Identifying the Signs of Autism Earlier will Lead to a More Productive Life

When Matt was a baby, his parents became concerned early that he never looked anyone in the eye, didn’t respond to sound, and missed several developmental milestones, such as pointing and waving. He was their first child and the possibility of autism was the farthest thing from their mind. To them, he was just a “late bloomer.”

When Matt began daycare, his teacher, who had some training in special education, was concerned by Matt’s developmental delays and behaviors and called his parents in to discuss the situation. His mother, Rebecca, was heartbroken by the idea and was in denial at first. When she got over the initial shock of what the teacher was saying, she and her husband, Steve, brought Matt in for an evaluation at a top local hospital and began therapy for him at 18 months old. Today, Matt is an outgoing 10 year old boy, who overcame most of the symptoms of autism, due to early intervention.

How early can you diagnose autism? The American Academy of Pediatrics (AAP) recommends screening children beginning at 18 months, but research suggests subtle warning signs may be apparent even earlier. The earlier a child is diagnosed with an autism spectrum disorder, the earlier critical behavioral and learning interventions can begin.

According to Dr. Patricia Manning-Courtney, director of the Kelly O’Leary Center for Autism Spectrum Disorders at Cincinnati Children’s Hospital Medical Center, at age six months, it is very difficult to distinguish kids with autism and kids without autism. From age 12 to 18 months, there may be subtle differences in eye contact, visual tracking behavior, and play. Children with an autism spectrum disorder may have more limited and repetitive play, less name response and social smiling, babbling, and gesture use. For more details on the signs of autism, see the href=”http://www.autismspeaks.org/what-autism/learn-signs” target=”_blank”>Autism Speaks website.

 

There is no tailor-made treatment for all forms of autism. Different therapies that may work well in some individuals may be ineffective in others. However, there is one form of treatment that proves effective in every single application: early intervention. With incredible improvements in diagnostic techniques, specialists are now able to diagnose autism spectrum disorders in infants as young as six months . According to the AAP, “The earlier an autistic child receives care, the better his or her prospects for living a fruitful and productive life become.”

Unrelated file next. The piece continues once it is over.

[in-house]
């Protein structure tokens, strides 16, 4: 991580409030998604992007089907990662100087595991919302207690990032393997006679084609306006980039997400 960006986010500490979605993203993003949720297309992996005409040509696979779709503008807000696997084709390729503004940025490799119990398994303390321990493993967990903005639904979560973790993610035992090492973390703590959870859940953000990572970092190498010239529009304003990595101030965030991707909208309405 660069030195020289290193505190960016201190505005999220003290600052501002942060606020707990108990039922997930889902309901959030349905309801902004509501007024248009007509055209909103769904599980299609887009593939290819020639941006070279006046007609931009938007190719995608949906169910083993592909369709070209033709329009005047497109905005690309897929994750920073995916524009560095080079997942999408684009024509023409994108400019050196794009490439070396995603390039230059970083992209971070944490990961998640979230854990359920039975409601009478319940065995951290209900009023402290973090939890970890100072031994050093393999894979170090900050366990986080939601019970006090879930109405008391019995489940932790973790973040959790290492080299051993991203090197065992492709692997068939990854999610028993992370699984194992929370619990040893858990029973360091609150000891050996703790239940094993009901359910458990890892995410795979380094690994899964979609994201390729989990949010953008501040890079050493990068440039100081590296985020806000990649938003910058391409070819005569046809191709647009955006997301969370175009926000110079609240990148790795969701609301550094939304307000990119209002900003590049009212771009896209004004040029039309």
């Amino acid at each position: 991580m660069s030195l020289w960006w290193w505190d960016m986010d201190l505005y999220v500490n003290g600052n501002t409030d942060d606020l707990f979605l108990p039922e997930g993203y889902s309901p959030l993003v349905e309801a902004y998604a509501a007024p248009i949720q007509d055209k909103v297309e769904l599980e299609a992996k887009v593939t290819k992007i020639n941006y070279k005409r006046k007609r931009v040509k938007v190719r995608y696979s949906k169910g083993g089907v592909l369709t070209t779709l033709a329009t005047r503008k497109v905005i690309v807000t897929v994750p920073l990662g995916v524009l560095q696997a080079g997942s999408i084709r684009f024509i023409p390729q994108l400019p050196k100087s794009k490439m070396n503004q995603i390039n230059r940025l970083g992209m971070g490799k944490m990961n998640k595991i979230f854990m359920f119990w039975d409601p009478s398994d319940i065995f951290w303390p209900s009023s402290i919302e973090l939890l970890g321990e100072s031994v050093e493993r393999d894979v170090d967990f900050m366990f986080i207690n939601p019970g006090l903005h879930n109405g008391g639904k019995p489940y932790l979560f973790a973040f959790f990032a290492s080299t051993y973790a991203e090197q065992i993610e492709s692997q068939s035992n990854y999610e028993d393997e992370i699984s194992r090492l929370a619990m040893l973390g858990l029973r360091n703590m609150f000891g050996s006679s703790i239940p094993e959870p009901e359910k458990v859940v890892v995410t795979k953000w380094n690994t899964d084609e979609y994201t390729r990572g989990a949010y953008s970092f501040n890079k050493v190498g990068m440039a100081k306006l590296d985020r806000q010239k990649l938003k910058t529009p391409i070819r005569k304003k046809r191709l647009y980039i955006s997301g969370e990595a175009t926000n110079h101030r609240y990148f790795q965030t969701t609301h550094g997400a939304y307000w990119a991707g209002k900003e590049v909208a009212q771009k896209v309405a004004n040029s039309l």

If you have a child who has been diagnosed with a special need, such as an autism spectrum disorder, as a parent or guardian you want to ensure that your child will remain financially secure even when you are no longer there to provide support.  A Special Needs Trust is a vehicle that provides assets from which a disabled person can maintain his or her quality of life, while still remaining eligible for needs-based programs that will cover basic health and living expenses.

If your special needs child will likely need care for life, it’s important to provide legal protections for your child. The Fairfax and Fredericksburg Special Needs Law Firm of Evan H. Farr, P.C. can guide you through this process. Be sure to check out our dedicated Special Needs Website at . If you have a loved one with special needs, call 703-691-1888 in Fairfax or 540-479-1435 in Fredericksburg to make an appointment for a no-cost consultation.

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About Evan H Farr, CELA, CAP

Evan H. Farr is a 4-time Best-Selling author in the field of Elder Law and Estate Planning. In addition to being one of approximately 500 Certified Elder Law Attorneys in the Country, Evan is one of approximately 100 members of the Council of Advanced Practitioners of the National Academy of Elder Law Attorneys and is a Charter Member of the Academy of Special Needs Planners.

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